Suzuki S-Cross 1.4

Boosterjet Ultra

ALLGRIP Hybrid

Suzuki S-Cross, 2021, side
Suzuki S-Cross, 2021, rear
Suzuki S-Cross, 2021, interior
Suzuki S-Cross, 2021, display screen
Suzuki S-Cross, 2021, boot

WITH the cost of living going through the roof, every car should have something that brings a smile to your face after the horror of seemingly endless fuel price rises.

And when I climbed into the Suzuki S-Cross Ultra for the first time and hit the starter button that something was supplied.

It flashed on to the seven-inch touchscreen in the form of a ‘walkaround' animation that highlights any lamp posts or other obstacles you may not have noticed when you parked.

Sounds fairly humdrum when written down but in reality it's like having your own Goose - fighter pilot Maverick's sidekick in the film Top Gun - warning you of danger while you do some of that pilot stuff.

With any threats assessed and dealt with you are ready to appreciate the delights of the S Cross which has undergone something of a revamp.

The third generation of the mid-sized SUV started rolling off the production line late last year with applause ringing in its ears for an updated imposing muscular style that includes snazzy LED headlamps, a new black front grille, raised bonnet line, roof rails, spoiler and natty alloy wheels.

There are two versions available - Motion and the Ultra trim I drove - with Suzuki loathes to call one an entry-level model as each offers excellent levels of kit and equipment.

Both grades are equipped with a smartphone link, dual-zone auto air conditioning, keyless entry and start, heated front seats plus front and rear parking sensors.

But if you want four-wheel drive, the 360-degree view camera, part leather upholstery, on-board navigation and a large sliding panoramic sunroof then the Ultra will be the choice providing good value for a price-tag just short of £30,000.

Standard safety kit is impressive with blind spot, rear cross traffic, lane departure and forward collision warning systems all fitted, as well as traffic sign recognition.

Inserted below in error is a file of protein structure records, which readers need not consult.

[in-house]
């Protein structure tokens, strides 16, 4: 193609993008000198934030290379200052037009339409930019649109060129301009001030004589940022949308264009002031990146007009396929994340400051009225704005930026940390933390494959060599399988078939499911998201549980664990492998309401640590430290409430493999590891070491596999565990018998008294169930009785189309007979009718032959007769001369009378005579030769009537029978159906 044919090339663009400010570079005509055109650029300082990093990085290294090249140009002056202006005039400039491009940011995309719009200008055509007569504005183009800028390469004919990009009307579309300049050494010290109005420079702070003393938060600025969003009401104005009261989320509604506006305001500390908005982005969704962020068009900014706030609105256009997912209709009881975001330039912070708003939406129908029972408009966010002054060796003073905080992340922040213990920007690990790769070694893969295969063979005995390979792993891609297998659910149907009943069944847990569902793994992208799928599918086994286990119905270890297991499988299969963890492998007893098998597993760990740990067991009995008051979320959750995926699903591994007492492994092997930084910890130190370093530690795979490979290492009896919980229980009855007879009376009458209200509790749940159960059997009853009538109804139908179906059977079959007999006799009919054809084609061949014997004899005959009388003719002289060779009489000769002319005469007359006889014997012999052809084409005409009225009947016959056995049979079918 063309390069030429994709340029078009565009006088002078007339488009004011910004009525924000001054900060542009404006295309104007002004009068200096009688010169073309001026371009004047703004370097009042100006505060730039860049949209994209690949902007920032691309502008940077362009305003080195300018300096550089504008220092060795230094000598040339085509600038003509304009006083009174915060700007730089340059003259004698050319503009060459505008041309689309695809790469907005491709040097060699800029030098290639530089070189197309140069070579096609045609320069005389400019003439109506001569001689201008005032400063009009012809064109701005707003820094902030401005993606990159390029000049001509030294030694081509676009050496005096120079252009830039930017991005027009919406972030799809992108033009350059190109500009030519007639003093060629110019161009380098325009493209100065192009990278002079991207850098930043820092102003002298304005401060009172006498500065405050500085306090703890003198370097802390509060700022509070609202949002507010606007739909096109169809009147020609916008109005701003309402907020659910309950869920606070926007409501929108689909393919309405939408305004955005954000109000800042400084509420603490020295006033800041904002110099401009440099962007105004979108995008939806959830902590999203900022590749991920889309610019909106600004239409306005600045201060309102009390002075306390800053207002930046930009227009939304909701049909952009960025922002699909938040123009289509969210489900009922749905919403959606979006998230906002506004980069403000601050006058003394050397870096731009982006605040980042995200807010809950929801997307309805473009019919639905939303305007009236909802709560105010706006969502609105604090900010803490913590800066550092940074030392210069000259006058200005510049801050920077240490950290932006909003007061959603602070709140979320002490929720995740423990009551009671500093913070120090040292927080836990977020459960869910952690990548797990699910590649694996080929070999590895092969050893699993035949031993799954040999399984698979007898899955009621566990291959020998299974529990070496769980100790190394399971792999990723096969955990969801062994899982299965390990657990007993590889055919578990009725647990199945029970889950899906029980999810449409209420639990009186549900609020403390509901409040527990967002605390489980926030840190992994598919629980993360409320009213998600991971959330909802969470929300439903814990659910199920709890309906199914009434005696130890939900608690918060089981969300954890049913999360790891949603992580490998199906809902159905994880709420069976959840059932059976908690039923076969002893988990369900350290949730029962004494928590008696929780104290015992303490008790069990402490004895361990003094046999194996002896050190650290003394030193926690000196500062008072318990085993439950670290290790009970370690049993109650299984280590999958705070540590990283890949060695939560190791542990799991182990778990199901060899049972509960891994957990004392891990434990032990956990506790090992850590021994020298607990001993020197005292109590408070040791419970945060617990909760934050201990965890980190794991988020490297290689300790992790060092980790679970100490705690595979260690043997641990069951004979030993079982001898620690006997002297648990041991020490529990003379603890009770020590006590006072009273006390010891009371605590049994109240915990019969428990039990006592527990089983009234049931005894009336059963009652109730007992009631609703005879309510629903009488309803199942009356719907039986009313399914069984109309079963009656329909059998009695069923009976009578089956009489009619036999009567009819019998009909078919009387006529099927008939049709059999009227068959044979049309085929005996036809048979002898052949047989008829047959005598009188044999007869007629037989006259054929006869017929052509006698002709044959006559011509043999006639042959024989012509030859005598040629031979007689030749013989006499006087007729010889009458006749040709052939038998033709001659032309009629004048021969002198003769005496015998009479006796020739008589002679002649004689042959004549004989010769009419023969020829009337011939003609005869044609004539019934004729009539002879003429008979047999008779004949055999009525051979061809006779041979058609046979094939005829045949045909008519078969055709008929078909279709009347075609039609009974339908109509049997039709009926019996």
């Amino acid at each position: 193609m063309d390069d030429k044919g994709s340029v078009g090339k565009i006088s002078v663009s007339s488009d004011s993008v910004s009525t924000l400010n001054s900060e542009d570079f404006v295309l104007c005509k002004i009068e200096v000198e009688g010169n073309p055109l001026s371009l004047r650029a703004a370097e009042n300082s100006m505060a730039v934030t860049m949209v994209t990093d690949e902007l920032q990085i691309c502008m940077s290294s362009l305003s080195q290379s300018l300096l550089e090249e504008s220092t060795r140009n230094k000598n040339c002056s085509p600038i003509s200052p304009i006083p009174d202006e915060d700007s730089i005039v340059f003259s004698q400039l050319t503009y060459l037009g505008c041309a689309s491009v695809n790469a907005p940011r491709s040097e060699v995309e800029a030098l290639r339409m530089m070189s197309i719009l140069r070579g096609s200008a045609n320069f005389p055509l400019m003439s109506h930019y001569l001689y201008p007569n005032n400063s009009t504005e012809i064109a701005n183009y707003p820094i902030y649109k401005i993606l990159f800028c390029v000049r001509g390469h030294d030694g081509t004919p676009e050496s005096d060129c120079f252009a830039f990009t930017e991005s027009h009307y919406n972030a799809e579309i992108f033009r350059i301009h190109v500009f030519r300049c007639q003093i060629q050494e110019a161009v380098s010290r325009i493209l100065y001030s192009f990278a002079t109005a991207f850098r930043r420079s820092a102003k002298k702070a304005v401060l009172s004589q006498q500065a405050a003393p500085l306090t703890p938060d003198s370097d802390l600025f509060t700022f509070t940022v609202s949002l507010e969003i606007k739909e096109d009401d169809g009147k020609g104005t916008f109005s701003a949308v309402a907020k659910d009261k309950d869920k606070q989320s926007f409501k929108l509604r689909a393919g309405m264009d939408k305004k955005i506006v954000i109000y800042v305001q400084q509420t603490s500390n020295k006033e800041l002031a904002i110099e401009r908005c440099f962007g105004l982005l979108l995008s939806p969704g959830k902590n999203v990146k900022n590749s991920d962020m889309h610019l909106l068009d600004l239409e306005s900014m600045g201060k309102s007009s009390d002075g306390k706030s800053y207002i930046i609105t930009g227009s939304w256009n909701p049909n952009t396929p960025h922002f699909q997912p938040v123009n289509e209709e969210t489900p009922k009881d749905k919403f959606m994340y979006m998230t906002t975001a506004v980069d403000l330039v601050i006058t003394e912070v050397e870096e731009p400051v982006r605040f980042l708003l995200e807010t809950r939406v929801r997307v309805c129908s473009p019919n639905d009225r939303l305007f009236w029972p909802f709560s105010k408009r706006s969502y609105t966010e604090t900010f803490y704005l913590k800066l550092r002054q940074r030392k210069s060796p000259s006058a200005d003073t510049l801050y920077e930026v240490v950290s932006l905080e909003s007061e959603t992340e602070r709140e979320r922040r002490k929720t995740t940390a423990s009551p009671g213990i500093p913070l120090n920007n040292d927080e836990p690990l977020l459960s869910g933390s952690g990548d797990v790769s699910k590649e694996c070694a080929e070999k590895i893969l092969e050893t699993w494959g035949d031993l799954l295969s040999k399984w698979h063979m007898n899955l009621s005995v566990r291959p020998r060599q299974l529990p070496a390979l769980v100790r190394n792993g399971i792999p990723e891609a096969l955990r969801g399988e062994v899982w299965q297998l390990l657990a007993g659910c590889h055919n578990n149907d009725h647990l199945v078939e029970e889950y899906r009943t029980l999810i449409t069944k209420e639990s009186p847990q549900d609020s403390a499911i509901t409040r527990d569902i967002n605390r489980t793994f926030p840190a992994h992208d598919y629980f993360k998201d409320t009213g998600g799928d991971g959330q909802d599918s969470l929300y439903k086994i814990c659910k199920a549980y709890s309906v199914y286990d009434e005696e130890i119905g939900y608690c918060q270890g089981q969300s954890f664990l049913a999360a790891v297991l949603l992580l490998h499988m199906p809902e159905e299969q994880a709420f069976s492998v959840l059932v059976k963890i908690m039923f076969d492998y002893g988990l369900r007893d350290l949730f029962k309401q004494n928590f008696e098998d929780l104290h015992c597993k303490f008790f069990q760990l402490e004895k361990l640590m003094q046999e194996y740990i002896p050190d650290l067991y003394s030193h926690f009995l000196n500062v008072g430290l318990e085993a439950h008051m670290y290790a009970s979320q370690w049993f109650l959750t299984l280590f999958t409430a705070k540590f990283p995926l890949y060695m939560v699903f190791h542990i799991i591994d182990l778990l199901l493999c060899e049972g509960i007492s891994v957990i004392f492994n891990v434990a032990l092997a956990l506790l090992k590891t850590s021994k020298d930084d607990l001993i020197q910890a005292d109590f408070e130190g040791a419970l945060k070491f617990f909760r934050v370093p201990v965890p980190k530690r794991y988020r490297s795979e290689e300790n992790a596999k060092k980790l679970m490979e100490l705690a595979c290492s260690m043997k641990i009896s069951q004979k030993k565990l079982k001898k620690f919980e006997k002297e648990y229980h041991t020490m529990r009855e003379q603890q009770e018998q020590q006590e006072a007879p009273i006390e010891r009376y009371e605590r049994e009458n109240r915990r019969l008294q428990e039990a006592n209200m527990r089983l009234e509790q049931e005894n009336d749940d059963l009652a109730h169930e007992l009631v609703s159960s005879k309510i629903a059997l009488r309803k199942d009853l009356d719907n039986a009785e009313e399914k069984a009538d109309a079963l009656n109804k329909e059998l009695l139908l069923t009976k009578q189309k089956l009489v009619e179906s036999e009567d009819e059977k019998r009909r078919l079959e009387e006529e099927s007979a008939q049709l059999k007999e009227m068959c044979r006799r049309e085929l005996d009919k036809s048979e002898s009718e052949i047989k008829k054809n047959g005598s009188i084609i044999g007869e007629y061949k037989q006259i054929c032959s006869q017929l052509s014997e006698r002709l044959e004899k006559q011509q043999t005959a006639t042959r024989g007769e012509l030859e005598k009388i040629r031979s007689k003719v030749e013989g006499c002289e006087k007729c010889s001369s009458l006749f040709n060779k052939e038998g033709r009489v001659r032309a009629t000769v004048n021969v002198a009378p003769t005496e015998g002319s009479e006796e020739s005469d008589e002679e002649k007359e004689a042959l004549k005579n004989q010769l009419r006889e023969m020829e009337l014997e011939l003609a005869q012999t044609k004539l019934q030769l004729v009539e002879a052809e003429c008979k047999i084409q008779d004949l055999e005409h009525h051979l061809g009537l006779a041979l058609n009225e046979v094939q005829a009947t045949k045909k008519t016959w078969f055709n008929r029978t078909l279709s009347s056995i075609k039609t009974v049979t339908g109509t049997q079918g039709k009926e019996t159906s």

There is plenty of head and leg room inside a cabin that boasts good quality materials and a decent fit and finish. Practicality is assured by a 430-litre boot fitted with a false floor and lots of cubby holes for a family's nik-naks.

The rear seats split and fold flat when you need more storage space. There is room for three adults on the rear bench thanks to the low slung transmission tunnel, and when only two are using the space a drop-down armrest featuring handy cup holders is available.

A decent driving position behind the multi-function steering wheel is easy to find and there is also a 4.2-inch colour display showing useful information such as fuel consumption and average speed.

The 1.4-litre Boosterjet power unit - aided and abetted by mild hybrid power and a six-speed manual transmission - propels the S-Cross from 0-62mph in a shade over ten seconds on the way to a claimed top speed of 121mph. Suzuki also offers the option of an automatic gearbox.

The engine also sips petrol frugally achieving a fuel economy figure of around 45mpg during my week with the car.

The ALLGRIP system features four different driving modes - auto, sport, snow and lock for when serious mud-plugging is needed - ensuring there is plenty of grip in tight corners while the ride is reasonably smooth as the suspension soaks up the humps and hollows impersonating smooth road surfaces these days.

FAST FACTS

Suzuki S-Cross 1.4 Boosterjet Ultra ALLGRIP Hybrid

Price: £29,799

Mechanical: 129ps, 1,373cc, 4cyl petrol engine and electric motor driving four wheels via a 6-speed manual gearbox

Max Speed: 121mph

0-62mph: 10.2 seconds

Combined MPG: 42.1 - 54.3

Insurance Group: 25

C02 emissions: 133g/km

Bik rating: 31%

Warranty: 3yrs/60,000 miles

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